An end to the means?

Andrew Young is a consultant in the field of housing and
learning difficulties and has a special interest in benefits. He is
an adviser for Housing Options, a national advice service for
people with learning difficulties and their carers. He also works
with Hertfordshire Council’s money advice unit.

Pension credit, the current system of providing a means-tested
basic income to people older than 60, had its first birthday in
October 2004. So far, the government is pleased with the progress
of the scheme and its success in tackling poverty. Official
estimates suggest that more than three million people are receiving
pension credit, with about two million pensioner households
receiving more help than before. However, the scheme does have its
critics and, as a recent Pensions Commission report reflects, there
are questions about its long-term value as people live longer and
investments fall short.

Although there are still estimated to be 1.7 million people
entitled but who have not claimed, it is fair to say that the
pension credit has been a major boost to many older people’s
finances, with an average weekly household payment of £41.71.
Increased levels of the basic “guarantee credit” and the
introduction of the “savings credit” system have brought more
people into the scope of means-tested benefits.

There are several ways in which pension credit is an improvement
over its precursors. The treatment of capital and savings has
become more generous; admittedly not difficult when compared with
the draconian rules before the introduction of pension credit.
There is now no set upper limit of capital which automatically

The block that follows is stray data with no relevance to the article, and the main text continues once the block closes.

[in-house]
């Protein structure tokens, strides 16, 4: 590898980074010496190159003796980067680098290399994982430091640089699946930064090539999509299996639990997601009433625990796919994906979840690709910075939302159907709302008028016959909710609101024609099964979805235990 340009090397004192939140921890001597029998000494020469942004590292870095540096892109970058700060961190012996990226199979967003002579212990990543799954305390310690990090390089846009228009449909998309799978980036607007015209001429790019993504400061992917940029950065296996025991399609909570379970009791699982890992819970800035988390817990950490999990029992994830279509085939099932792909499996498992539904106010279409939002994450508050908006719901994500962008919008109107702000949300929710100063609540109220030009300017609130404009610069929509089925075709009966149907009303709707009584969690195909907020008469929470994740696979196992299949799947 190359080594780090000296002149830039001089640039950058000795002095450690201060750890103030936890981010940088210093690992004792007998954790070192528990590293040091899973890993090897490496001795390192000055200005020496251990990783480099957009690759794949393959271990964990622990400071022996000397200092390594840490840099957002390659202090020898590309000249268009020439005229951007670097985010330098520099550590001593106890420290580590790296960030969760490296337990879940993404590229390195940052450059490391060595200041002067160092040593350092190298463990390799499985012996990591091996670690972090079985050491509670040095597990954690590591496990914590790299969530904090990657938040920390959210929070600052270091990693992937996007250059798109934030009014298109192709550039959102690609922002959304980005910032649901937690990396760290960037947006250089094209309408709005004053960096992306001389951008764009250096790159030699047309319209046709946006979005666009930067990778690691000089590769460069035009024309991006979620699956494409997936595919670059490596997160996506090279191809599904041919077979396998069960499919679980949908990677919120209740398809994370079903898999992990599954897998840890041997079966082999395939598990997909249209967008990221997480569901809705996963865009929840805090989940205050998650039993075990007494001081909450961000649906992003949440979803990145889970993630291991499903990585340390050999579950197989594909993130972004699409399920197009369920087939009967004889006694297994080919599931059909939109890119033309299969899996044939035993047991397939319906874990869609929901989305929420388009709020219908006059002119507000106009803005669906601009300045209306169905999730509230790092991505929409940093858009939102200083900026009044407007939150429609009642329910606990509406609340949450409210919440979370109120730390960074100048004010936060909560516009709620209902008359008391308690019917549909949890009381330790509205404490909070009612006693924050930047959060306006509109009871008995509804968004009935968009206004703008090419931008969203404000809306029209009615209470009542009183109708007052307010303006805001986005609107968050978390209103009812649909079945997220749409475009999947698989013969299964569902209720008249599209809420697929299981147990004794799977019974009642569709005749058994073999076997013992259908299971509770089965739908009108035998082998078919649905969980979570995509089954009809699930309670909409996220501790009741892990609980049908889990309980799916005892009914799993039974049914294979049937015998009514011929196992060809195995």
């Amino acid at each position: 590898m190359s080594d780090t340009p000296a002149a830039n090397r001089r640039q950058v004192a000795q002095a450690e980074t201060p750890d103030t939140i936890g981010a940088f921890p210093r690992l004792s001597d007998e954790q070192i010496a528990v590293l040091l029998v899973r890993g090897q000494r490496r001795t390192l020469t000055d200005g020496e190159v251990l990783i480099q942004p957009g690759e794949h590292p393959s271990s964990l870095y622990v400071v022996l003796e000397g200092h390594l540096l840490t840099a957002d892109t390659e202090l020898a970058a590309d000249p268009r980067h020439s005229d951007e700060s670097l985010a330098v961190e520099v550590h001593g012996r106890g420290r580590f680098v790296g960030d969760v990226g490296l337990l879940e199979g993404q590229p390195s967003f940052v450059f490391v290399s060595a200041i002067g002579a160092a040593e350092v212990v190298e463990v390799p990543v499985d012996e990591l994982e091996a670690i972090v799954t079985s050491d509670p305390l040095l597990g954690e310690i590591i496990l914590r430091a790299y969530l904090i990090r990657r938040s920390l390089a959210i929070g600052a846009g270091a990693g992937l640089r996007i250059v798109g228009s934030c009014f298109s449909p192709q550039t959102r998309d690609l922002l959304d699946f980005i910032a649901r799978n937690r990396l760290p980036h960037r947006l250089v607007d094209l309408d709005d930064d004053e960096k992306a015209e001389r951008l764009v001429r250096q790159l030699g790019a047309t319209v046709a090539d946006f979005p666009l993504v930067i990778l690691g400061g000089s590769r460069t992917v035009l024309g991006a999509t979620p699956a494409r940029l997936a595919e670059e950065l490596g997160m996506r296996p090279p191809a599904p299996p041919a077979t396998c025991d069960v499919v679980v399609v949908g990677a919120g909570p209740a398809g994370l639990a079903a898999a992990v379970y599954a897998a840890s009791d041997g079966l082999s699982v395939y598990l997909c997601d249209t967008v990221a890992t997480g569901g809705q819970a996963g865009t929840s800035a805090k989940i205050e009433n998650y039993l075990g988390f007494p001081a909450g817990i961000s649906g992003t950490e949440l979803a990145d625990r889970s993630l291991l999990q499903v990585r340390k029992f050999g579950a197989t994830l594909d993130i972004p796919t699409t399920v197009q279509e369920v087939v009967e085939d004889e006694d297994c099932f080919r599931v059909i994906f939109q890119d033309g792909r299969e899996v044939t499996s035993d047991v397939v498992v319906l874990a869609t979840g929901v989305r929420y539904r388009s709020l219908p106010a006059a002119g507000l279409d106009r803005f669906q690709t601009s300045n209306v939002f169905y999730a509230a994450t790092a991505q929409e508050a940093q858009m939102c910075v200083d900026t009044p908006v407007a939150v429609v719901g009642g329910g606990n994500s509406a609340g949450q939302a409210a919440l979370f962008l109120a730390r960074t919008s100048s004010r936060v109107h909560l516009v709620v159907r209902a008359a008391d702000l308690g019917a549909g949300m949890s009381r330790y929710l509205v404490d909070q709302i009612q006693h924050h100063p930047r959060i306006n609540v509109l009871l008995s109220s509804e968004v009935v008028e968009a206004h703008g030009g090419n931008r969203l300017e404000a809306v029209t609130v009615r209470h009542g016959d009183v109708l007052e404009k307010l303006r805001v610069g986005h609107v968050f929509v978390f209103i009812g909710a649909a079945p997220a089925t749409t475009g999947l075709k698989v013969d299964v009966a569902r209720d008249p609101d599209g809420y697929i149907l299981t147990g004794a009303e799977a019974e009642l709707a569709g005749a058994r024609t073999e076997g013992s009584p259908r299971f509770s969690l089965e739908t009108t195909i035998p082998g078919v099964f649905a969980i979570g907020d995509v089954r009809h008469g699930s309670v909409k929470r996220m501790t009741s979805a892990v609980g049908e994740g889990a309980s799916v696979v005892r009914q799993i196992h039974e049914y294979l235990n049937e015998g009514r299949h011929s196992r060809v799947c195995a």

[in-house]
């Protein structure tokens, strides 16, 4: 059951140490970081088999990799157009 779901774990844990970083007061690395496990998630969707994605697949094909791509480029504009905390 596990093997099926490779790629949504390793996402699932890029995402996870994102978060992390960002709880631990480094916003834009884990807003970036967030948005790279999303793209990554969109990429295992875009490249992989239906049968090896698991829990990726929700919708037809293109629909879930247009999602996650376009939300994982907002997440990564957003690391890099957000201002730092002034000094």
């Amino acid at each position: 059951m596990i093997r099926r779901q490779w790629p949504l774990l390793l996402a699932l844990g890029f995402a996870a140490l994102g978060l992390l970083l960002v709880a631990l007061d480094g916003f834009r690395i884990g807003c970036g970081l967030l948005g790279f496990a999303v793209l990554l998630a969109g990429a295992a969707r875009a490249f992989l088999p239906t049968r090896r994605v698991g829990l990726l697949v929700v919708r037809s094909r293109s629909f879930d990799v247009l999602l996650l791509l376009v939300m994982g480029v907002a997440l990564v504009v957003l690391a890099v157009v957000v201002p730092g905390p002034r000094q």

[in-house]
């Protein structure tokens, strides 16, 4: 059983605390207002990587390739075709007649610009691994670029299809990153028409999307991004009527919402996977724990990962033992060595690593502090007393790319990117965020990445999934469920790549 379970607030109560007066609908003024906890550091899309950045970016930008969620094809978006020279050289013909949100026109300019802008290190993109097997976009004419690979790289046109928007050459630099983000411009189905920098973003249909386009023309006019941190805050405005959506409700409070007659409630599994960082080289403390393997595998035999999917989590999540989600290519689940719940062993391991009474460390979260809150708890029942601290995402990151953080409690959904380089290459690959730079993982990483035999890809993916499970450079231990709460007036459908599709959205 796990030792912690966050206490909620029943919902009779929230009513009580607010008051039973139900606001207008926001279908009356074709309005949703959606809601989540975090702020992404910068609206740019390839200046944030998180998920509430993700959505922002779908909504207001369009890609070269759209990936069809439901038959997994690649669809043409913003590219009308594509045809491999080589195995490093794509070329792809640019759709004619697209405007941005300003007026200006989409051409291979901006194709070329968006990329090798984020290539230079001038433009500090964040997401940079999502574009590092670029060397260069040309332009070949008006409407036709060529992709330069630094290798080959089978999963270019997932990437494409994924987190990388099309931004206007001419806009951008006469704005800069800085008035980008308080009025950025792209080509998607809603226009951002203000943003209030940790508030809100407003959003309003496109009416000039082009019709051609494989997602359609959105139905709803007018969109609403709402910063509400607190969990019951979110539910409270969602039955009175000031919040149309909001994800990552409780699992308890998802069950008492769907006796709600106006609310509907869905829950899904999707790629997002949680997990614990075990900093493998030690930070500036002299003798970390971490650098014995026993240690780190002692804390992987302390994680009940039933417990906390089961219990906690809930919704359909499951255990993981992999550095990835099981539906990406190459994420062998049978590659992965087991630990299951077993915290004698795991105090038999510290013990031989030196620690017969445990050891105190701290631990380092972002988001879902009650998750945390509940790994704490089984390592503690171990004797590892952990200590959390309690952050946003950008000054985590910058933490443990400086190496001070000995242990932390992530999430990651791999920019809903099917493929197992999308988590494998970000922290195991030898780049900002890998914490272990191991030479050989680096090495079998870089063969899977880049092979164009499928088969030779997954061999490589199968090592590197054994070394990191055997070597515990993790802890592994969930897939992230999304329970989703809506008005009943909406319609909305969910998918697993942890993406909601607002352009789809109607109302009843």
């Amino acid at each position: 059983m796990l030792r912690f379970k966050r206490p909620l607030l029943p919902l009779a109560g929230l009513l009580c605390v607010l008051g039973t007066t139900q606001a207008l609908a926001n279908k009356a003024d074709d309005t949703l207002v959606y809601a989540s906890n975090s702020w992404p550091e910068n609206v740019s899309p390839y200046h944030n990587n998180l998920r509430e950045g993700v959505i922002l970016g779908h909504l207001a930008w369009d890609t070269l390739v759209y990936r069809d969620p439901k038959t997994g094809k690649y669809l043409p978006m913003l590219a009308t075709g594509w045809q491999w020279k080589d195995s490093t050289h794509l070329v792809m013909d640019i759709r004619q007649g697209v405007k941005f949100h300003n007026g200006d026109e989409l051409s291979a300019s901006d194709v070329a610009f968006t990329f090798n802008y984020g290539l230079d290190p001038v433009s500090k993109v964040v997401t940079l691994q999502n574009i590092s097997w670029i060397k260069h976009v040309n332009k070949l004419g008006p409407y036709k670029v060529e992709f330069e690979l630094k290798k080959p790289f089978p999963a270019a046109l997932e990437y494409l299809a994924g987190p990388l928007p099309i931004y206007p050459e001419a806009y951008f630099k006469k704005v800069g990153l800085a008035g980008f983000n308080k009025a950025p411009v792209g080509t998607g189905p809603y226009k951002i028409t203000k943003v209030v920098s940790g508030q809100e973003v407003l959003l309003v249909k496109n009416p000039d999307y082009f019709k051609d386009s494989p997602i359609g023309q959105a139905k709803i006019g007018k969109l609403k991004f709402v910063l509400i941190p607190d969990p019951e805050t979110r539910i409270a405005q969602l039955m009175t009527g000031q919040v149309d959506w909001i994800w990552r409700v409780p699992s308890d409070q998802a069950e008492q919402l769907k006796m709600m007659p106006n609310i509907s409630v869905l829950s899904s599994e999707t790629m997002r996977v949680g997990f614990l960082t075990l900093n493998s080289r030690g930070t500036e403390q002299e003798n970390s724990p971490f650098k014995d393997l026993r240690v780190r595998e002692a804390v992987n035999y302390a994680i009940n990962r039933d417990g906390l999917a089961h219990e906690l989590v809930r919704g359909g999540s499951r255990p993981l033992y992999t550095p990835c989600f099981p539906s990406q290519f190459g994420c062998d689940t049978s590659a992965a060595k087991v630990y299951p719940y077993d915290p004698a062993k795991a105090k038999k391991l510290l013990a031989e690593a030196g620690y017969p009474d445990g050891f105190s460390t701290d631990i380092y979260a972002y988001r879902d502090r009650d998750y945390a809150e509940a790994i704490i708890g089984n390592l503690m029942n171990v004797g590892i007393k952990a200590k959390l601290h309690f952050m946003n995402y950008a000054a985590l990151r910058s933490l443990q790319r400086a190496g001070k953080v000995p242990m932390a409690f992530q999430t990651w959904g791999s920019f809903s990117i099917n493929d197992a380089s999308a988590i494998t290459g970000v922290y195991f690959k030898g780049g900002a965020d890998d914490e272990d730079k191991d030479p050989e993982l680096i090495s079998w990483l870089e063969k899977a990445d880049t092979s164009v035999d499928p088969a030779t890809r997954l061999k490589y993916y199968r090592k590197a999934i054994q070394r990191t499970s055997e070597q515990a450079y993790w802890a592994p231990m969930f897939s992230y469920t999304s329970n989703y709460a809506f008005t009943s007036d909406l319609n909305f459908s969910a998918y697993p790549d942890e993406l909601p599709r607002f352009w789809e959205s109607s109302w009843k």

disentitles applicants, and the income assumed from savings and
capital is half what it was before October 2003. The savings credit
element of the new system offers an enhanced level of payment to
people who have income or savings above the minimum of the basic
state pension and, or, more than £6,000 capital.

The application process is less intimidating, as it is primarily
done by telephone which avoids lengthy and unpleasant visits to the
Department of Work and Pensions’ public offices. The review system
is less intrusive and less administratively top heavy with the
introduction of an “assessed income period”. This has the effect of
fixing pension credit entitlement for a set period, generally five
years, but still allowing for yearly increases.
Interesting results can flow from this rule. One of my clients
inherited a large legacy, but before this she had been awarded the
guarantee element of pension credit for a fixed period of seven
years and so this new capital did not affect her pension. Even
though she had well in excess of £16,000, she was still
entitled to full housing benefit by virtue of the pension payment.
Because she received housing benefit, she was in turn entitled to
full help towards her Supporting People charges, in her case almost
£500 a week. In this case, the new rules about pension credit
have helped this individual to the tune of nearly £800 a week,
which would have rapidly depleted her capital under the previous

It is easy to have the benefit backdated for a full 12 months,
and applicants are asked whether they want this to happen. This
backdating can be reflected in the creation of backdated
entitlement to housing benefit and council tax.

There are difficulties with pension credit, however. Simple in
concept, in that it guarantees a minimum income, it is complicated
by the introduction of savings credit, which is difficult to
calculate and often impossible to explain to clients. Savings
credit can be paid independently of the basic guarantee credit but